As we made our way south in m.p.h. rather than kilometers, we debated whether to bang out the last few hundred miles and go all the way to Portland that night. M asked if he would miss anything by skipping Seattle. I said, “Well, it’s a city on the water. It’s beautiful, eclectic, West-coast laid back, diverse, and energized. The architecture is awesome. The food is outstanding. And since you like outdoor markets so much, Seattle has one of the best.”

I texted my brother about recommendations for places to stay, and – as I suspected would happen – got an invitation to stay at their place! Woo hoo! Their place is a treasure. They rent a three-bedroom home (we won’t disclose the amount, but the owner has neglected to increase the price for years) with a full yard and fruit trees and a garden only blocks from the Space Needle. It is surrounded on all side by apartment buildings, and the entrance to the house drops down a hill, so you can’t even see it from the street. As we were chatting before bed, we found out we were walking distance to Kerry Park – a famous overlook spot for the city – so M and I went for some spectacular nighttime views.

One Wall Centre

One Wall Centre

Carina

Carina

Waterfront in Stanley Park

Waterfront in Stanley Park

Gardens in Stanley Park.

Gardens in Stanley Park.

Marine Building with the MNP Tower behind it.

Marine Building with the MNP Tower behind it.

Couldn't find the name of this one - love the bronze colour.

Couldn’t find the name of this one – love the bronze colour.

When the Crazy Squirrel Lady travels, she notices the foreign squirrels. This handsome black critter caught my eye.

When the Crazy Squirrel Lady travels, she notices the foreign squirrels. This handsome black critter caught my eye.

I casually mentioned that the lock was more valuable than the bike. "Not to the kid who owns it," quipped M. And he's right.

I casually mentioned that the lock was more valuable than the bike. “Not to the kid who owns it,” quipped M. And he’s right.

Super funny art. Each figure is an image of the artist himself.

Super funny art. Each figure is an image of the artist himself.

Downtown, with the Harbour Centre Tower

Downtown, with the Harbour Centre Tower

The Lion's Gate Bridge in Stanley Park

The Lion’s Gate Bridge in Stanley Park

Steam-powered clock

Steam-powered clock

Vancouver's Chinatown

Vancouver’s Chinatown

Seattle skyline from Kerry Park

Seattle skyline from Kerry Park

My brother and his girlfriend's oasis in Seattle.

My brother’s and his girlfriend’s oasis in Seattle.

A face at Kumoricon 2013

A face at Kumoricon 2013

DSC_0970Every Labor Day there is a three-day anime convention in Vancouver, Washington called Kumoricon. In it’s history the con has also been held in downtown Portland, but the event is now too large to cram into the city. The 5000+ exploding population of comic characters seem to have found a permanent place at the Hilton in Vancouver.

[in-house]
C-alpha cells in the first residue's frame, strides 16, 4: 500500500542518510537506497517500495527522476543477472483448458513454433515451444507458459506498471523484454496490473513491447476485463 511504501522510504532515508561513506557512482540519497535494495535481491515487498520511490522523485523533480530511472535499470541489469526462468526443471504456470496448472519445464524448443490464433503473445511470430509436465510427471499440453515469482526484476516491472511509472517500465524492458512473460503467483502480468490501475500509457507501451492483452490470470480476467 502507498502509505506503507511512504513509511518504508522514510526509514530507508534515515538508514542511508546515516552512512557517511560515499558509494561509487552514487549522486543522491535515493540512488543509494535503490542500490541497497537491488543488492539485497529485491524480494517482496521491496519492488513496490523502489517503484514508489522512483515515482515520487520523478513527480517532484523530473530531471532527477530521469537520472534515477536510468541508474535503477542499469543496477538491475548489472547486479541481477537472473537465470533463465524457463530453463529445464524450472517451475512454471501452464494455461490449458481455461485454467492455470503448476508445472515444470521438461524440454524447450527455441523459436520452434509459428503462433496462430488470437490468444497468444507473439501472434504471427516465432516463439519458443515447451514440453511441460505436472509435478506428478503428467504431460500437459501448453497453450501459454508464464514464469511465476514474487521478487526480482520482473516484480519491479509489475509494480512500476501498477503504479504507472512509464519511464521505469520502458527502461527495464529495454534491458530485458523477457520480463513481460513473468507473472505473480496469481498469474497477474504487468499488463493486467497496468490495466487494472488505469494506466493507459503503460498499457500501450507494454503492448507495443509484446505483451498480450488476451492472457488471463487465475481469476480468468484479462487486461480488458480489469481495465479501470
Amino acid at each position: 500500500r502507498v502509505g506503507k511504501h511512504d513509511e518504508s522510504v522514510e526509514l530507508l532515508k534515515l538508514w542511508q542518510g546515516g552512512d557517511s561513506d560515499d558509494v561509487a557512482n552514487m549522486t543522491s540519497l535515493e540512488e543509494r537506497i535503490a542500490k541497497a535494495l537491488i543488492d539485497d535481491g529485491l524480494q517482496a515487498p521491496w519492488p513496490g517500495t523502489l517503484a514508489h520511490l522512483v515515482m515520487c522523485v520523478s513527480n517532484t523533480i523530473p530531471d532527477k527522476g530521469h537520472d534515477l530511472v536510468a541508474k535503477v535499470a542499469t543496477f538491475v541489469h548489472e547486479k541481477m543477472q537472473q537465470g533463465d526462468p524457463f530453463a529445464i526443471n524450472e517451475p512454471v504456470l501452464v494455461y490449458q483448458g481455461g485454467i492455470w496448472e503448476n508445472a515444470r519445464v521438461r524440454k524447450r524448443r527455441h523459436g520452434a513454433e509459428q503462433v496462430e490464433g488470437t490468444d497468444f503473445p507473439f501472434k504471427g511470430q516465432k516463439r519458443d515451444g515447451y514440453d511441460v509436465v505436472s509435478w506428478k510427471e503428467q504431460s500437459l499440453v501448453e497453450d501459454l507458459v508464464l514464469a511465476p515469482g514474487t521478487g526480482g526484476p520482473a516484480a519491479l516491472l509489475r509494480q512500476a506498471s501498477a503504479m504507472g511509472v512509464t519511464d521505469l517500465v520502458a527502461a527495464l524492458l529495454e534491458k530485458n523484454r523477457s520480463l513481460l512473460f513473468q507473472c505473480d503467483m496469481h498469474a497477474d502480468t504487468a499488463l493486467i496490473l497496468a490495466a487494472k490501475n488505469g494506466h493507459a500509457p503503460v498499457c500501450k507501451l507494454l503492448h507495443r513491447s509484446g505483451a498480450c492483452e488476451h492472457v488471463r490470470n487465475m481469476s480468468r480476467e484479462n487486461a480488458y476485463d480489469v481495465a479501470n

I don’t attend; I’m not a big enough fan of manga or anime to want to immerse myself so completely. But my daughter most certainly *is* a big enough fan, and this is her favourite event of the year. I helped her with costume details by doing a little sewing and driving her to a costume shop and allowing a solo trip on the Max to try and find a wig. My other means of support was providing rides to the event, which is a little selfish, because after she headed off to the con, I wandered around and took photos.

I have over a hundred photos on my flickr site, if you want to see more.

My daughter and her friend on day 1: Rose, from Homestuck and Princess Peach from Mario games

My daughter and her friend on day 1: Rose, from Homestuck and Princess Peach from Mario games

My daughter's costume on day 2, from Lackadaisy

My daughter’s costume on day 2, from Lackadaisy

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more Homestuck trolls

more Homestuck trolls (Homestuck was very big this year)

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OLYMPUS DIGITAL CAMERA

OLYMPUS DIGITAL CAMERA

Kyoshi warriors

Kyoshi warriors. These are the best cosplayers I have ever seen. Incredible costumes. I should know, since I made one of these for Tara three years ago.

Jade as a troll

Tara’s friend Jade as a troll. Look how far they take these costumes: wigs, horns, contacts!

Gabby as a troll

Tara’s friend Gabby as a troll. Love the ears!

One of my many guises